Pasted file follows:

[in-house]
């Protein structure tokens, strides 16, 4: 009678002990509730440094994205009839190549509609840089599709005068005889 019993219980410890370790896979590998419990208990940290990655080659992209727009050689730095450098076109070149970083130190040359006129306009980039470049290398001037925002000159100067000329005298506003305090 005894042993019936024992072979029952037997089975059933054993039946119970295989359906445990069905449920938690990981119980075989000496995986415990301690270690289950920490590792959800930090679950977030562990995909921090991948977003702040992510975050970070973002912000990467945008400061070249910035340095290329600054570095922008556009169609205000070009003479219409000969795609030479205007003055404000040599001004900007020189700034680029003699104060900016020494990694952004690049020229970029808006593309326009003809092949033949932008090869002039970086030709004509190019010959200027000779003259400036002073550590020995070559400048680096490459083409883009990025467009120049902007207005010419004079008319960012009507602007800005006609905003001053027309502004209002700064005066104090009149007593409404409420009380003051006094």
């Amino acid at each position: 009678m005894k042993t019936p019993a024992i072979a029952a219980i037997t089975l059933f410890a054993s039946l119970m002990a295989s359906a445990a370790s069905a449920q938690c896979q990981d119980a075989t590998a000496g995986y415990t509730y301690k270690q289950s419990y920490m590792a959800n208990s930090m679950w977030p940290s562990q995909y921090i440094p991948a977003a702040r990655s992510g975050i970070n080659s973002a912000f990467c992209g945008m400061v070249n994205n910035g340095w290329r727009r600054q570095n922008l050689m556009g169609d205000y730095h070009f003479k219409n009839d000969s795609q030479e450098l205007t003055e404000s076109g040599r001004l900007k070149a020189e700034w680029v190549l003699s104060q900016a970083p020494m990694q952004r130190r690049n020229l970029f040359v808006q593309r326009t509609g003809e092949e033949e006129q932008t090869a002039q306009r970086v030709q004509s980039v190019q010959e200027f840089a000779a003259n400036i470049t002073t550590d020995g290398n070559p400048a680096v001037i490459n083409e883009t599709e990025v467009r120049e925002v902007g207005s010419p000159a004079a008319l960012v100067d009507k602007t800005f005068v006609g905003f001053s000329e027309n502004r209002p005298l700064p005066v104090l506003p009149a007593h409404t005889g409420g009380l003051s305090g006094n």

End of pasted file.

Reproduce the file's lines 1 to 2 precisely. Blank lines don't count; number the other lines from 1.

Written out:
[in-house]
């Protein structure tokens, strides 16, 4: 009678002990509730440094994205009839190549509609840089599709005068005889 019993219980410890370790896979590998419990208990940290990655080659992209727009050689730095450098076109070149970083130190040359006129306009980039470049290398001037925002000159100067000329005298506003305090 005894042993019936024992072979029952037997089975059933054993039946119970295989359906445990069905449920938690990981119980075989000496995986415990301690270690289950920490590792959800930090679950977030562990995909921090991948977003702040992510975050970070973002912000990467945008400061070249910035340095290329600054570095922008556009169609205000070009003479219409000969795609030479205007003055404000040599001004900007020189700034680029003699104060900016020494990694952004690049020229970029808006593309326009003809092949033949932008090869002039970086030709004509190019010959200027000779003259400036002073550590020995070559400048680096490459083409883009990025467009120049902007207005010419004079008319960012009507602007800005006609905003001053027309502004209002700064005066104090009149007593409404409420009380003051006094």